Since the advent of the internet, advertising online has been much more complicated than on older platforms such as television and radio. An influential and still-relevant 1997 article on web ads by a founder of the Nielsen Norman Group noted that, unlike TV, the web is a cognitive medium in which users proactively search for content instead of passively consuming it. Accordingly, it’s more difficult for advertisers to hold their attention.
How native ads solve this problem
Early forms of online advertising like banner ads were relatively ineffective. That set them up for displacement by more nuanced alternatives, including programmatic ad buying delivering targeted advertisements at the moment a user visits a site, and the even subtler native advertising. The latter is designed to look as much as possible like a “normal” piece of content on a site, meaning it usually takes the form of an article or video that blends in with the rest of the page, perhaps with a small disclaimer clarifying that it is sponsored.
Advertorials are archetypal examples of native ads, as are advertiser-funded programs and most promoted posts on social media. As a category, native advertising stands apart from other major forms of web monetization such as paid search or in-stream advertisements. It often seems more relevant and helpful than classic display ads to viewers, leading marketers to invest heavily in it.
A 2018 survey by eMarketer estimated that by 2019, native ads would be a $41 billion market, accounting for more than 61 percent of all digital display ad spending. That’s up from $16.73 billion and a 47.5 percent market share in 2016. Business Insider foresees native ads driving almost three-quarters of ad revenue by 2021.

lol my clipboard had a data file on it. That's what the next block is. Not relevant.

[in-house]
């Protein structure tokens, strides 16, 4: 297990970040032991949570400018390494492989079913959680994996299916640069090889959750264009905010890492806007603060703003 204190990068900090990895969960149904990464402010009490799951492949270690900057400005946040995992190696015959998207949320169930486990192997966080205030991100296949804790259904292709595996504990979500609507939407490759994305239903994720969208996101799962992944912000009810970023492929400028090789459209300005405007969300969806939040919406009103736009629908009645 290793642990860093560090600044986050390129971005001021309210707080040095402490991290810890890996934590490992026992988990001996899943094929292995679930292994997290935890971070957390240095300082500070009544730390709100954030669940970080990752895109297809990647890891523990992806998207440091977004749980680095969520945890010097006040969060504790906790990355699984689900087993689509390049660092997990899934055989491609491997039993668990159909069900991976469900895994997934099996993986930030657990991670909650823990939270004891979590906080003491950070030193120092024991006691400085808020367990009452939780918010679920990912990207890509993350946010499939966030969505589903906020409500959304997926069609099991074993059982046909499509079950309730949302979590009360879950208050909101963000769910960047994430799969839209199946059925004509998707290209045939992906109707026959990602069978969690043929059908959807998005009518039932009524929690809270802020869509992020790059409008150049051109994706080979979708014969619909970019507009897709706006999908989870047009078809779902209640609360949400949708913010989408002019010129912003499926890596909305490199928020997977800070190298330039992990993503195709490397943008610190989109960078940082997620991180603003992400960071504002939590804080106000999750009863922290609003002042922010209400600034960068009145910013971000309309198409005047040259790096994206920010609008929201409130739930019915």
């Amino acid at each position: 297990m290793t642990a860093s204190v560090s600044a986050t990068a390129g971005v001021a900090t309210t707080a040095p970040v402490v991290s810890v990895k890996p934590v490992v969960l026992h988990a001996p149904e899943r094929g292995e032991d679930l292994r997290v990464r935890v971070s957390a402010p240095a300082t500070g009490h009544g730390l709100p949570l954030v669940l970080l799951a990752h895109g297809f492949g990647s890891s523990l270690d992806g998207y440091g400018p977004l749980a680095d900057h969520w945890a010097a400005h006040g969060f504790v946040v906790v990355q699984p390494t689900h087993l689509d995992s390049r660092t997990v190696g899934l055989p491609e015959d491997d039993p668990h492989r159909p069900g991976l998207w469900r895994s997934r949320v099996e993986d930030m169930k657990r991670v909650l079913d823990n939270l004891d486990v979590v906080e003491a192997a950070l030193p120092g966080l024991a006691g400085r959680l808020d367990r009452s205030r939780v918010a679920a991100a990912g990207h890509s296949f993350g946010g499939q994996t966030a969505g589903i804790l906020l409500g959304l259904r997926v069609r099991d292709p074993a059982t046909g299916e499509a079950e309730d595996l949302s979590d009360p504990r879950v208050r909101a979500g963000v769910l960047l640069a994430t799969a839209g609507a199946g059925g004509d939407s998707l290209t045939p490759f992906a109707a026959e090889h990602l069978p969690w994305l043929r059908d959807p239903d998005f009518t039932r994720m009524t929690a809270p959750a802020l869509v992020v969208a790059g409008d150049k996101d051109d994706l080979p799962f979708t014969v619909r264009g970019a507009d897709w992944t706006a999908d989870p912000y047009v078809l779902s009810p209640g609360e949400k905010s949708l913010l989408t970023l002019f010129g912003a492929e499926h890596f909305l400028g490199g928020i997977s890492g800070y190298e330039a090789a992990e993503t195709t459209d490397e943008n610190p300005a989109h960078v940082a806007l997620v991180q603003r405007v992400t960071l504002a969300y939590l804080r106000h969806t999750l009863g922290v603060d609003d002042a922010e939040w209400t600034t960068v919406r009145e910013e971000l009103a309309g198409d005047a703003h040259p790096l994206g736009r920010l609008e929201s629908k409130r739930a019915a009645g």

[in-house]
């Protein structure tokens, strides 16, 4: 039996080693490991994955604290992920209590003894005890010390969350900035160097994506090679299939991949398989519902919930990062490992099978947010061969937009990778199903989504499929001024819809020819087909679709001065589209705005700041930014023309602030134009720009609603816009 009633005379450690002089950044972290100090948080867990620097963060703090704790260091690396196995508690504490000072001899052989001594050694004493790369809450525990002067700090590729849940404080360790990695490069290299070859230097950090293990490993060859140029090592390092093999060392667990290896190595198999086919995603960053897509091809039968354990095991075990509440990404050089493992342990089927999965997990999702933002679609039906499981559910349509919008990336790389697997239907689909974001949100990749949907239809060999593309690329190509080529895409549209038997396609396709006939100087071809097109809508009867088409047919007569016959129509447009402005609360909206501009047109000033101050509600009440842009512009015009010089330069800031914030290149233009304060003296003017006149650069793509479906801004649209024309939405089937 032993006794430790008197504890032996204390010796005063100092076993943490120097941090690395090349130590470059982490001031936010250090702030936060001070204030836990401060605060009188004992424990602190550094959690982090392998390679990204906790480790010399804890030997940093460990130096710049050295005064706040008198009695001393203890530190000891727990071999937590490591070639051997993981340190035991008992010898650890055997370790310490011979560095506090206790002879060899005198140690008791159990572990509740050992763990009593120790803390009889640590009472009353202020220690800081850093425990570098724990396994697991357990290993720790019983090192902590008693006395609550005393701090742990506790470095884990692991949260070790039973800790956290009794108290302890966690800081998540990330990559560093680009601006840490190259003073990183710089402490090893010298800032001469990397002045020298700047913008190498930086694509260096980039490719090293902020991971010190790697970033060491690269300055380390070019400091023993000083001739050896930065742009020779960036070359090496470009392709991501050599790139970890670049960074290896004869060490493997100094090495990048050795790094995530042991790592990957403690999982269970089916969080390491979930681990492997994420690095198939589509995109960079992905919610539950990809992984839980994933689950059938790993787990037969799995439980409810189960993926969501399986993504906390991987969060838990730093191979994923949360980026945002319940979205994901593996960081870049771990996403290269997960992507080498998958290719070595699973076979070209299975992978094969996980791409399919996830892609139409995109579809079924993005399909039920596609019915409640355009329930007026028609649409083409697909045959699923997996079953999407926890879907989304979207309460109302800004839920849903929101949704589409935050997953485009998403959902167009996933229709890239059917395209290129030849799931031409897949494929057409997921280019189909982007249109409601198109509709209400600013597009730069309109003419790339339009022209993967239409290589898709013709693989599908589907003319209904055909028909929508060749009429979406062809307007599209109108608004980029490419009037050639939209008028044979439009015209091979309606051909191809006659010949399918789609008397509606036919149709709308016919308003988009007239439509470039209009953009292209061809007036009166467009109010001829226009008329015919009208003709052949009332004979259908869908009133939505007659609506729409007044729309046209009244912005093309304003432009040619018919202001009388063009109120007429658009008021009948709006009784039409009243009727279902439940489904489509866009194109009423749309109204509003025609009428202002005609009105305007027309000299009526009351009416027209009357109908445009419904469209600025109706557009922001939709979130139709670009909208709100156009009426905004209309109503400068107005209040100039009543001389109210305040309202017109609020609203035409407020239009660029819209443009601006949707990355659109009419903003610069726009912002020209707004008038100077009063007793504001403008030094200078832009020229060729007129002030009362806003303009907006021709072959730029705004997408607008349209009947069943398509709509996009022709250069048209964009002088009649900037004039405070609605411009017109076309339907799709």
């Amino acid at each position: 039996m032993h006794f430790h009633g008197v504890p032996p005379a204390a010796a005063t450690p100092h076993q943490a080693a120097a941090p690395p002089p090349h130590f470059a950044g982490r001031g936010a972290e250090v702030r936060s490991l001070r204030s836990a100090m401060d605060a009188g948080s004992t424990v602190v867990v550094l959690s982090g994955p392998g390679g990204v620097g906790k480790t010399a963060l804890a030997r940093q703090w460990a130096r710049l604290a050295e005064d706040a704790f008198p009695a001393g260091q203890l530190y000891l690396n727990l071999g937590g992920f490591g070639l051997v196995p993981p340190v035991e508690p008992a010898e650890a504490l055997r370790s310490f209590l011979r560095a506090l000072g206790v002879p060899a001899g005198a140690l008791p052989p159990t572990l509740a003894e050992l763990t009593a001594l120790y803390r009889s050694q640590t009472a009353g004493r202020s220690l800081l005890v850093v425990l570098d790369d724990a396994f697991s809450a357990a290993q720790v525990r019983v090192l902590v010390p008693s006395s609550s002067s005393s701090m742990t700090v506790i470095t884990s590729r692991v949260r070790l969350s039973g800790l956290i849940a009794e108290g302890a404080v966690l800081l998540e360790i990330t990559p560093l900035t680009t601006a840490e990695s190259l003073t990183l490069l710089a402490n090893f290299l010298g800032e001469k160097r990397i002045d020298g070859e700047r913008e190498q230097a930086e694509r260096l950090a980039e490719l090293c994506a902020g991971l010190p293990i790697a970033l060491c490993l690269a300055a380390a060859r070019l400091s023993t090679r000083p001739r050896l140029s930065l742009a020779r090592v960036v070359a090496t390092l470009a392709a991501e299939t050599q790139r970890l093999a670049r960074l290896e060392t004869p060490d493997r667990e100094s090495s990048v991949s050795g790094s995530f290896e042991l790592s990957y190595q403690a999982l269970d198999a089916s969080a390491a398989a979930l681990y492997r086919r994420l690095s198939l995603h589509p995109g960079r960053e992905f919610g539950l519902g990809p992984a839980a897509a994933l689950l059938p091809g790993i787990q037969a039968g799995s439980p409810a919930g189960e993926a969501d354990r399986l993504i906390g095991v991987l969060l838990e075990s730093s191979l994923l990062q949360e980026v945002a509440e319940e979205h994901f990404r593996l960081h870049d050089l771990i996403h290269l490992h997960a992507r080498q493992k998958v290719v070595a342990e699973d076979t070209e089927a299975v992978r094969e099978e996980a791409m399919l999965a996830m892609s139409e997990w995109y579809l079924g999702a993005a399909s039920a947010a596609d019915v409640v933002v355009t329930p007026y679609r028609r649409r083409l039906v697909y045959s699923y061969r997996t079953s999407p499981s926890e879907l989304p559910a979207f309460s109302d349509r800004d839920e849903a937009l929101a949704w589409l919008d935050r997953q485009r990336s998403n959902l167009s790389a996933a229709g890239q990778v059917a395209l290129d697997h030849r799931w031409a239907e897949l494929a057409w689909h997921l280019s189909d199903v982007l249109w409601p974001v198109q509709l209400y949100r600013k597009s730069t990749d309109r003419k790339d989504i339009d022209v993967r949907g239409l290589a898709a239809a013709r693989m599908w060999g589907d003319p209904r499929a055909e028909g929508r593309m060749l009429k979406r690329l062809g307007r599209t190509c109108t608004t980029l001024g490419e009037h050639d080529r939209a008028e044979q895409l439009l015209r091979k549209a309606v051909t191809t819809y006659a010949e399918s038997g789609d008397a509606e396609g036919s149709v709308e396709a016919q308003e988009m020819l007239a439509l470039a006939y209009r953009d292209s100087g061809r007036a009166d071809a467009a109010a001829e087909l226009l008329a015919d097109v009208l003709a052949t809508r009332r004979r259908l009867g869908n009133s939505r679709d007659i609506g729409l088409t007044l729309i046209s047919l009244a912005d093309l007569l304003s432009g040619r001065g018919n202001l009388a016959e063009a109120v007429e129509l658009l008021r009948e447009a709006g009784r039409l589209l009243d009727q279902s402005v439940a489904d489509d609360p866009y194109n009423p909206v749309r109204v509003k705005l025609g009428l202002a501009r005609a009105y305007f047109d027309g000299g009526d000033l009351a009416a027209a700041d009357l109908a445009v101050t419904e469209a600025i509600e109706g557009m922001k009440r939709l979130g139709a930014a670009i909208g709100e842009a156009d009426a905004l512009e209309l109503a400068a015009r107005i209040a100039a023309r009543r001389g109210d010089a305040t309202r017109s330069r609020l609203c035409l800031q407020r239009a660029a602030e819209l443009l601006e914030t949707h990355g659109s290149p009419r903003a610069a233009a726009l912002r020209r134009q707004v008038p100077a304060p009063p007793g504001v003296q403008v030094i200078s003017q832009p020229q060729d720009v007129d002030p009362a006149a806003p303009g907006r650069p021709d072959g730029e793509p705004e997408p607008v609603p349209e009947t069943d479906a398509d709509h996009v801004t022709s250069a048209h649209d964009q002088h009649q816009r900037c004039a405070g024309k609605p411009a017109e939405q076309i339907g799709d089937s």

The role of native ads in healthcare environments
Healthcare might not be one of the most obvious subjects for advertising, but it’s a substantial and growing market. Another eMarketer report found that in 2017, the health and pharmaceutical sectors spent $2.53 billion on digital ads and are on track for $4.5 billion in total spending by 2021.
Advertising plays a pivotal part in raising awareness of products such as prescription and over-the-counter drugs and in differentiating individual providers from what some consumers perceive as a vast array of similar organizations. The healthcare industry may also inspire low expectations in patients, who associate it with high costs and poor customer service, as demonstrated in the results of the 2018 American Consumer Satisfaction Index. Effective marketing campaigns ― including native advertising ― can re-calibrate these perceptions and potentially help health providers and payers sustain success in an evolving industry.
So what does a successful native ad look like in healthcare? Let’s say a pharmacy or clinic is offering flu shots. The flu is a highly seasonal ailment, leading to elevated search intent during the peak months. At those times, flu shot providers might run sponsored stories or post promoted video containing tips for minimizing flu exposure, including washing your hands, quitting smoking and of course getting a shot. Such articles can cultivate goodwill with readers by offering relevant and helpful advice, all without ever coming off as an ad meant to promote a sale ― even if that’s ultimately what it does by encouraging more people to visit places where they can purchase a flu shot.